Young people strengthen ties to support education
Young people strengthen ties to support education
Key takeaways from Global Campaign for Education’s Global Youth and Student Caucus held in Arusha, Tanzania, March 18–20, 2022.
“What stands out for me from the youth caucus is that amazing feeling of knowing, growing, understanding together, co-creating solutions and sharing the same space with other diverse students and young people.” —Taibat Aduragba Hussain, Brain Builders Youth Development Initiative, Nigeria
The Global Campaign for Education (GCE) convened the Global Youth and Student Caucus held in Arusha, Tanzania, March 18–20, 2022. The caucus was aimed at creating an enabling safe space for youth and students to meaningfully engage on the GCE youth engagement strategy as well as ideate around student- and youth-led actions that may feed into the mechanisms for achieving impact across the different contexts.
The caucus mustered youth and student representatives from six global regions—Latin America, Asia-Pacific, Africa, Middle East, North America and Europe—and included representatives from strategic global partners and forums such as the Global Partnership for Education (GPE), Global Student Forum (GSF) and UNESCO. Various themes were explored during the caucus that gave solid meaning to the youth and student movement.
Meaningful inclusion and participation of youth and students in strategic spaces
Youth and students understand that to ensure meaningful and genuine engagement and social change, inclusion should be the core value that is embodied within all the approaches to this work.
A key emerging theme from the caucus was agreeing on establishing more consistent and deliberate channels for national and regional youth engagement and meaningful participation in strategic spaces, including research, advocacy and campaigns.
“I received an invitation to speak at the Global Action Week for Education (GAWE), sharing the stage with other incredible women in the education space. That demonstrates the value of connections and the caucus’s advantages beyond the days spent in Arusha, Tanzania.” —Taibat Aduragba Hussain, Brain Builders Youth Development Initiative, Nigeria
“Through these shared spaces, I realize, now more than ever, that our fights for equal human rights, no matter what background we come from, can always intersect with each other.” —Rantia Sabbah, Arab Campaign for Education for All, Palestine
During the caucus, the youth and student networks recognized long-standing notions and shared politics, including intersectionality, decolonization and feminism among the key politics that they share.
“In addition to sharing the vision of Honduras at the national level, we have also shared realities from other parts of the world to work on intersectionalities and plan across the eyes of countries and regions.” —Diana Ayala, Dakar Forum, Honduras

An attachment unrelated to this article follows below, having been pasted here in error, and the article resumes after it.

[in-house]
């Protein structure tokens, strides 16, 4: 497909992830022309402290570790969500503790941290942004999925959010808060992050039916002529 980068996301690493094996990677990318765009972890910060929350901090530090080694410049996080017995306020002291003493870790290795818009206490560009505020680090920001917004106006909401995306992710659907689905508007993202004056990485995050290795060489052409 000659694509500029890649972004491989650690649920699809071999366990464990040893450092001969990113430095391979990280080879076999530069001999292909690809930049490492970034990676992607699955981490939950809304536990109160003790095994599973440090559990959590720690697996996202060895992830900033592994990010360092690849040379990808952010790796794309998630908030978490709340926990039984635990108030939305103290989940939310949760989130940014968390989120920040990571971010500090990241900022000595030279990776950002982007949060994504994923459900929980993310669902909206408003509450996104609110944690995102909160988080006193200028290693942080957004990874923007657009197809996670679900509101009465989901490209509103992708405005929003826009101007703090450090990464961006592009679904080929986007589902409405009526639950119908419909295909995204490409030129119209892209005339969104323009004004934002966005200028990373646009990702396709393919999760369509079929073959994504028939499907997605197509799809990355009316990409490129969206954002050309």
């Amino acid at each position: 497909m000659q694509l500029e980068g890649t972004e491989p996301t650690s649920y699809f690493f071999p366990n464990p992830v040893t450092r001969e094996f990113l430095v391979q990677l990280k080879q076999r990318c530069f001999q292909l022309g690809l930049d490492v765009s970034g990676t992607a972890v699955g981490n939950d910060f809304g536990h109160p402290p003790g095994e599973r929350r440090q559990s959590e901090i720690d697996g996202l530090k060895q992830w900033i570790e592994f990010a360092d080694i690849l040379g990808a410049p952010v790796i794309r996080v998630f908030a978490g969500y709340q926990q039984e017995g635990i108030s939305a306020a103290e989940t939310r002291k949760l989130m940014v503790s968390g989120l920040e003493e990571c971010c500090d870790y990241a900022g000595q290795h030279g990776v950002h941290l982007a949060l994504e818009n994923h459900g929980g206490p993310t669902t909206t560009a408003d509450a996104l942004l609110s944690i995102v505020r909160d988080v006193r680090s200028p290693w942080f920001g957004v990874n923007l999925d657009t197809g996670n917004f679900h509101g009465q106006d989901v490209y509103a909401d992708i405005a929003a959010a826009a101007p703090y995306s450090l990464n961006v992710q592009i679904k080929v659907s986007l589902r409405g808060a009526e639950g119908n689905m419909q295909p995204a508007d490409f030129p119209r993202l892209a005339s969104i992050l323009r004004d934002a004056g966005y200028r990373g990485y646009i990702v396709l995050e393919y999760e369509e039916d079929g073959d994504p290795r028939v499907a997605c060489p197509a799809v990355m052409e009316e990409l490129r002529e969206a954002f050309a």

Cross-collaboration and cross-regional activities
“Being the first Arab youth representative in the caucus that was held in Tanzania was an experience that exceeded my own expectations.” —Rantia Sabbah, Arab Campaign for Education for All, Palestine
Globally, youth and student networks need modes of connection, collaboration and opportunities to coordinate learning from and action with each other across regions.
“The youth caucus was an eye-opening chance for me to hear students’ and young people’s education stories and lived experiences in their local regions. Hearing a participant speak about education and youth organizing in Palestine prompted me to learn more about Palestine’s history. We all gained a shared understanding of several important concepts such as inclusion, diversity, representation, co-creation and connection.” —Taibat Aduragba Hussain, Brain Builders Youth Development Initiative, Nigeria
Representative structures for youth and students: GCE Youth Action Group
The establishment of the GCE Youth Action Group as a structure under the Youth and Students representative on the GCE Board was a key outcome of the caucus. It aims to amplify the voices of youth and students in GCE’s core activities.
The caucus consultations agreed on how regional coalitions would nominate and elect their representatives to this structure.
“A critical lesson was how purposeful and intentional GCE is in ensuring that students and young people not only are engaged to check boxes but are meaningfully involved in creating their strategies and activities. I am a firm believer in the Youth Action Group’s capacity to advance excellent and inclusive education. Additionally, I have been a part of several global events, meetings and conferences, but GCE is quite purposeful about representation, ensuring that language is not a barrier to students and young people participating in their work. That truly struck a chord with me.” —Taibat Aduragba Hussain, Brain Builders Youth Development Initiative, Nigeria
“The discussion of representation in the youth initiative is important to ensure the election process of the Youth Action Group with the participation of the coalitions, the number of members of each organization and the internal constitution for decision-making.” —Paulocesar Santos, Integra La Educación Se Respecta, Student Movement of Latin American and the Caribbean (MELAC), Peru